As Perry prepared for the deciding rubber against Crawford (pictured left with Perry as they head on to Centre Court) – the man who some establishment figures hoped the Briton would lose to in that Wimbledon final – Lawn Tennis Association officials fussed around the British No 1, offering advice on how to handle things if darkness fell. Perry snapped: “What time is it now? A quarter to six? Right, we’ll be off court and finished by 7.15.”
Perry was true to his word, winning 6-2 6-3 6-3. After leaving the court, to the roars of a jubilant crowd, Perry handed his rackets to Dan Maskell, the team’s coach, and turned back. As Perry cast his eye over the scene of his greatest triumphs, Maskell might have been the only other person who appreciated the significance of the moment. “I knew then that he was saying goodbye,” Maskell later told the journalist Richard Evans.
Before the year was out Perry had turned professional. He needed to make a living and the LTA’s vague promises of support never materialised. Barred from all Grand Slam and other amateur tournaments, he played professionally in the United States. He quickly felt at ease with the American way of life and took US citizenship.
Subsequently, Perry was never in Britain for more than three months of the year. In later life he always came to Wimbledon, where he was a stalwart of the BBC radio commentary team, but spent most of his winters in Florida, where he was the teaching pro at the Boca Raton Club, or in Jamaica, where he was director of golf at Runaway Bay.
Perry’s Wimbledon membership was rescinded as soon as he turned professional. If the antagonism towards him mellowed in his later years, particularly once the sport had embraced professionalism in 1968, it was not until 1984, when he was 75, that he felt truly accepted back into the fold.
The All England Club commissioned a statue of him, which has stood in the grounds ever since. Perry said it meant more than all the prize money in the world.
“I never thought I’d live to see the day when a statue was put up to the son of a Labour MP inside the manicured grounds of Wimbledon,” he wrote. “There will be a few former members of the All England Club and the LTA revolving in their graves at the thought of such a tribute paid to the man they regarded as a rebel from the wrong side of the tennis tramlines.”
While tennis remained at the centre of Perry’s life until the end – he died in 1995 in Melbourne, where he had been attending the Australian Open – Austin was barely involved in the sport after his playing career ended. In the 1930s he had become increasingly involved in the Moral Re-Armament movement, whose followers hoped that war might be avoided if individuals underwent a moral and spiritual awakening. However, after war broke out, its association with appeasement, pacifism and draft-dodging gave it a bad name for many.
In 1939, Austin was asked to go to the United States to advocate Moral Re-Armament’s cause. He became an American citizen. While Perry joined the US Air Force during the Second World War, Austin served with the US Army Air Corps. After the war he dedicated his life to promoting MRA around the world.
When he returned to live in London in 1962 Austin found that his Wimbledon membership had lapsed. He inquired about rejoining, but was told by Herman David, the chairman: “There are some who do not want Moral Re-Armament in the All England Club.”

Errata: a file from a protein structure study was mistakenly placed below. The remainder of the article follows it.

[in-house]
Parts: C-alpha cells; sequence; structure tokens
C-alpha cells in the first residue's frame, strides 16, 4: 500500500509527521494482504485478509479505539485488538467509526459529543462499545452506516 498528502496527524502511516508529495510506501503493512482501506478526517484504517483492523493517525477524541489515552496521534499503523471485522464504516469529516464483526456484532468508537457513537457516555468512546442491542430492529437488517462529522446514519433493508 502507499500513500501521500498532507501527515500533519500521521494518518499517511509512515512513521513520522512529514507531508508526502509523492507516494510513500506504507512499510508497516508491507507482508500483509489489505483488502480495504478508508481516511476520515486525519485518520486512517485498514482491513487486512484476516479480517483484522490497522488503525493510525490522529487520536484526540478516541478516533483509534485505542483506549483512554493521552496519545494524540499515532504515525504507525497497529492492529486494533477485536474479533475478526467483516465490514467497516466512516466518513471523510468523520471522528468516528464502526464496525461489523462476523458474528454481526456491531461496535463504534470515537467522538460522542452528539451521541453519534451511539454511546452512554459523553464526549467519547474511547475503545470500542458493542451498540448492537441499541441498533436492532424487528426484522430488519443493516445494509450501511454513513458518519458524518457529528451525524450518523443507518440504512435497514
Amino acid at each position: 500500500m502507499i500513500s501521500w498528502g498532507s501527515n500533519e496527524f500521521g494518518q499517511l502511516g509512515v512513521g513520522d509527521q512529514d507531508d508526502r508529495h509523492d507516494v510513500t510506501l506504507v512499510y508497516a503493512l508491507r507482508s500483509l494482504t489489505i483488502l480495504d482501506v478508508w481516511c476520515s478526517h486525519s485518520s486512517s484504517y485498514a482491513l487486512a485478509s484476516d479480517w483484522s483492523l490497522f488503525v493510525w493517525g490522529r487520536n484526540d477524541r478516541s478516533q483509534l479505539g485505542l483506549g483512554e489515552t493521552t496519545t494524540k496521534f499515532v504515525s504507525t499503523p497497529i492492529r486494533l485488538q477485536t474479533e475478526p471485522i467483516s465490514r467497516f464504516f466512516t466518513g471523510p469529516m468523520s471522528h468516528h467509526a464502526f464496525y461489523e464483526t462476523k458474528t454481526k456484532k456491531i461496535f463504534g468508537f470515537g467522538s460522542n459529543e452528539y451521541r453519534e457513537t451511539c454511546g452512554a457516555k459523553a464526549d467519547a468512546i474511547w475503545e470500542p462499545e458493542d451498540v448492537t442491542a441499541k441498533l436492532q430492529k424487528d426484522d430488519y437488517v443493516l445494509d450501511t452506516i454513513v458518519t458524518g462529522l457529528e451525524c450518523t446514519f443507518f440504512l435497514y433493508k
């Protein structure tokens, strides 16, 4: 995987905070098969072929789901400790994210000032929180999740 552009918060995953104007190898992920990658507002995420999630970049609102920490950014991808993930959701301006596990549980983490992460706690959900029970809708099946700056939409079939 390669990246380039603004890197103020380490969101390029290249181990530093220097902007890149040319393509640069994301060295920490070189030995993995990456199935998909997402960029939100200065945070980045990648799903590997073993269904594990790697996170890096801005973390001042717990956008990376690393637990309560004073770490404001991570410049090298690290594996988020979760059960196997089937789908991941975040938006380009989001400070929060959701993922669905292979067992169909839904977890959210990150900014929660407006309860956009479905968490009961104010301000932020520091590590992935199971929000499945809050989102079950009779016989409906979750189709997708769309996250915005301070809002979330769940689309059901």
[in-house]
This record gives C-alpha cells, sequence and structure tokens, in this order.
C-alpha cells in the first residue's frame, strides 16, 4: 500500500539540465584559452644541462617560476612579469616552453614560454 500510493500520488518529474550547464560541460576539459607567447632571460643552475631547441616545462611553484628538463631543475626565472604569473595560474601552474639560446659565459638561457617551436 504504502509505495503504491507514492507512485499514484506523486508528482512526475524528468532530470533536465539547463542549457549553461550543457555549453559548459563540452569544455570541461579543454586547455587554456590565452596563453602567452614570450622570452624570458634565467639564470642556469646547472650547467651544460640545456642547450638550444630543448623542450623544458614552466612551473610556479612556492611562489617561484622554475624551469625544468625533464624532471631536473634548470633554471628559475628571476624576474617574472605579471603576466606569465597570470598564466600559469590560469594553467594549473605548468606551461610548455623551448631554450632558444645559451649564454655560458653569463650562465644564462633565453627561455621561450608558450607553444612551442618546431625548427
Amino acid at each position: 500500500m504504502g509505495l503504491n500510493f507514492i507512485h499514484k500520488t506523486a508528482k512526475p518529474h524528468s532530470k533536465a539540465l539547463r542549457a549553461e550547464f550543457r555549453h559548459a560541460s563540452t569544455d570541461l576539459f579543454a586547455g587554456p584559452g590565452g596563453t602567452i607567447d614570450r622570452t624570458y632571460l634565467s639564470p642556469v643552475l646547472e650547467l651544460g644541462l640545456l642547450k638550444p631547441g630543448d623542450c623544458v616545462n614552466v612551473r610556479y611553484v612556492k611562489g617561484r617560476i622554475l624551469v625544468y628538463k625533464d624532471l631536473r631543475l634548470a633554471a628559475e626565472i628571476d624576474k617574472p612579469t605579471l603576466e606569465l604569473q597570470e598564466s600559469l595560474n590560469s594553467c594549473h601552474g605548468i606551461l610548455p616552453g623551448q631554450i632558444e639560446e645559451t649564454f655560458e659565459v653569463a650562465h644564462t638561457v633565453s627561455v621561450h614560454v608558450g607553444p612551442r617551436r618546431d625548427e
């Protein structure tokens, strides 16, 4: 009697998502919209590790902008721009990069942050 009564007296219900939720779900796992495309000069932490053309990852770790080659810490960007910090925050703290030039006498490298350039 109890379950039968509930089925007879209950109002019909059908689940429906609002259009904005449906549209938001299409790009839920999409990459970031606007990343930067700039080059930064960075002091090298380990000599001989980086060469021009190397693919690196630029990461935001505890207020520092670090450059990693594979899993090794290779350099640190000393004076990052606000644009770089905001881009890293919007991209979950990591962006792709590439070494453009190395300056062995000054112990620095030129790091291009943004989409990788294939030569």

Austin sought support. In his autobiography he recalled a letter he received from one member: “He wrote that I was a controversial character, that some did not approve of my war record, that others did not want MRA in the Club, and he felt he could not risk the club’s business goodwill by supporting me.”
He also recalled one visit to Wimbledon. “I went into the dressing rooms to see a friend,” Austin wrote. “The following day I received a letter from the club’s secretary informing me that I had been seen by a committee member where I was not entitled to go. “I could not help thinking that perhaps it would be more embarrassing and confusing to the stewards to find that I was not a member of the club – a club where I had played with some success in 14 championships, where I was the last Englishman to reach the final and where I had for three years helped successfully to defend and hold the Davis Cup.” In 1984, when he was 77, Austin was finally readmitted.
At the Championships in 2000, the year of his death, he took part in a parade of former players. He was said to have told friends: “It was the happiest day of my life.” Despite their many parallels, Perry and Austin were never close friends. Austin was not wedded to tennis in the way that Perry was, while Perry hated politics, which he believed had killed his mother, who died after catching pneumonia on the campaign trail with her husband. “Sport can seldom have thrown into such close teamwork two personalities more diverse than Fred and I,” Austin wrote. “I had never any doubt of Fred’s affection for me, but I also knew I was something of a mystery to him. ‘Bunny and his bloody Shakespeare,’ he used to say. I enjoyed poetry and often visited the art galleries of the European capitals we played in and generally behaved in what was to Fred an odd manner.” Playing together for their country, nevertheless, brought them together. “My matches alongside Perry in the Davis Cup form my happiest lawn tennis memories,” Austin said. “The Davis Cup for me is synonymous with Perry.”
While Perry’s daughter admitted that her father might have felt a twinge of regret had he been alive when Murray took his mantle as the last British man to win Wimbledon, she has no doubt that he would have been totally behind the Davis Cup team this week. “But he wouldn’t be jumping up and down on the sidelines,” she said. “He would have simply wanted to shake their hands one by one.”